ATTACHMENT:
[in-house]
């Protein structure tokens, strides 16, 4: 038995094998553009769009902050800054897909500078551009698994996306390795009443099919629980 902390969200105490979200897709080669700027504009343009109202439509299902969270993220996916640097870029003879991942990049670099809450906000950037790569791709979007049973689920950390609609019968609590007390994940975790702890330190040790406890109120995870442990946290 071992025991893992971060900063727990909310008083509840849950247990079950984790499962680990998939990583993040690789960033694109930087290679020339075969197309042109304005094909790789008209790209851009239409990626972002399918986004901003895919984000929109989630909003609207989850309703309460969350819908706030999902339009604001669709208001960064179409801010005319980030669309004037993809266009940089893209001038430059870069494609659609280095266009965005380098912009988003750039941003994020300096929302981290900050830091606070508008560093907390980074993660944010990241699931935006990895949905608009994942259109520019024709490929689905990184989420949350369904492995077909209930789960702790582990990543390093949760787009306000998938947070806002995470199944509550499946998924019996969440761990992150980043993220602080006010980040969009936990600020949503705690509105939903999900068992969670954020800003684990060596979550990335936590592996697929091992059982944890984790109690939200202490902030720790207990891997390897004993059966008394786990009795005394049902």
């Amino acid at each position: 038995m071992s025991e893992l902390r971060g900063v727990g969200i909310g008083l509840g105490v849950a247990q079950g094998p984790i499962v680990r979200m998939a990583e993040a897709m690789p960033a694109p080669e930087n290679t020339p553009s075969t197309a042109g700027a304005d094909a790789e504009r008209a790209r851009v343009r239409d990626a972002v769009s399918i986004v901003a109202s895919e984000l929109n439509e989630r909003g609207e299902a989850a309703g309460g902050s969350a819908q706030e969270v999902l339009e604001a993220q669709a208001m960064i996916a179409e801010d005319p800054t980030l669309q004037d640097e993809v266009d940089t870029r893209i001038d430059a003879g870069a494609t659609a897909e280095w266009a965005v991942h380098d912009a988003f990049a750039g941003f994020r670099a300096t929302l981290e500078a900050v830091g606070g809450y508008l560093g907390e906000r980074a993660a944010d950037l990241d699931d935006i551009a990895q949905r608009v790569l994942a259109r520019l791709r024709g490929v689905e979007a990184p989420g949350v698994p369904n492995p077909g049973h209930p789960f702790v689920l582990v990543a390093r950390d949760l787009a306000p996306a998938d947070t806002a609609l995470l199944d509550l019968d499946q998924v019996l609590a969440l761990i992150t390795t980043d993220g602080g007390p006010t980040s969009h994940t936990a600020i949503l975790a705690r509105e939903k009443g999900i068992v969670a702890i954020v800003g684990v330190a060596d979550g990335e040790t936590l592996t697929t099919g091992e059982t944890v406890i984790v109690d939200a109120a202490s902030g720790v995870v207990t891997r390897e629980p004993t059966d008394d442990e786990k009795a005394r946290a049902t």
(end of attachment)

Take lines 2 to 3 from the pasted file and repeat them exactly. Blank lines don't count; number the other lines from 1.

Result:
């Protein structure tokens, strides 16, 4: 038995094998553009769009902050800054897909500078551009698994996306390795009443099919629980 902390969200105490979200897709080669700027504009343009109202439509299902969270993220996916640097870029003879991942990049670099809450906000950037790569791709979007049973689920950390609609019968609590007390994940975790702890330190040790406890109120995870442990946290 071992025991893992971060900063727990909310008083509840849950247990079950984790499962680990998939990583993040690789960033694109930087290679020339075969197309042109304005094909790789008209790209851009239409990626972002399918986004901003895919984000929109989630909003609207989850309703309460969350819908706030999902339009604001669709208001960064179409801010005319980030669309004037993809266009940089893209001038430059870069494609659609280095266009965005380098912009988003750039941003994020300096929302981290900050830091606070508008560093907390980074993660944010990241699931935006990895949905608009994942259109520019024709490929689905990184989420949350369904492995077909209930789960702790582990990543390093949760787009306000998938947070806002995470199944509550499946998924019996969440761990992150980043993220602080006010980040969009936990600020949503705690509105939903999900068992969670954020800003684990060596979550990335936590592996697929091992059982944890984790109690939200202490902030720790207990891997390897004993059966008394786990009795005394049902």
């Amino acid at each position: 038995m071992s025991e893992l902390r971060g900063v727990g969200i909310g008083l509840g105490v849950a247990q079950g094998p984790i499962v680990r979200m998939a990583e993040a897709m690789p960033a694109p080669e930087n290679t020339p553009s075969t197309a042109g700027a304005d094909a790789e504009r008209a790209r851009v343009r239409d990626a972002v769009s399918i986004v901003a109202s895919e984000l929109n439509e989630r909003g609207e299902a989850a309703g309460g902050s969350a819908q706030e969270v999902l339009e604001a993220q669709a208001m960064i996916a179409e801010d005319p800054t980030l669309q004037d640097e993809v266009d940089t870029r893209i001038d430059a003879g870069a494609t659609a897909e280095w266009a965005v991942h380098d912009a988003f990049a750039g941003f994020r670099a300096t929302l981290e500078a900050v830091g606070g809450y508008l560093g907390e906000r980074a993660a944010d950037l990241d699931d935006i551009a990895q949905r608009v790569l994942a259109r520019l791709r024709g490929v689905e979007a990184p989420g949350v698994p369904n492995p077909g049973h209930p789960f702790v689920l582990v990543a390093r950390d949760l787009a306000p996306a998938d947070t806002a609609l995470l199944d509550l019968d499946q998924v019996l609590a969440l761990i992150t390795t980043d993220g602080g007390p006010t980040s969009h994940t936990a600020i949503l975790a705690r509105e939903k009443g999900i068992v969670a702890i954020v800003g684990v330190a060596d979550g990335e040790t936590l592996t697929t099919g091992e059982t944890v406890i984790v109690d939200a109120a202490s902030g720790v995870v207990t891997r390897e629980p004993t059966d008394d442990e786990k009795a005394r946290a049902t």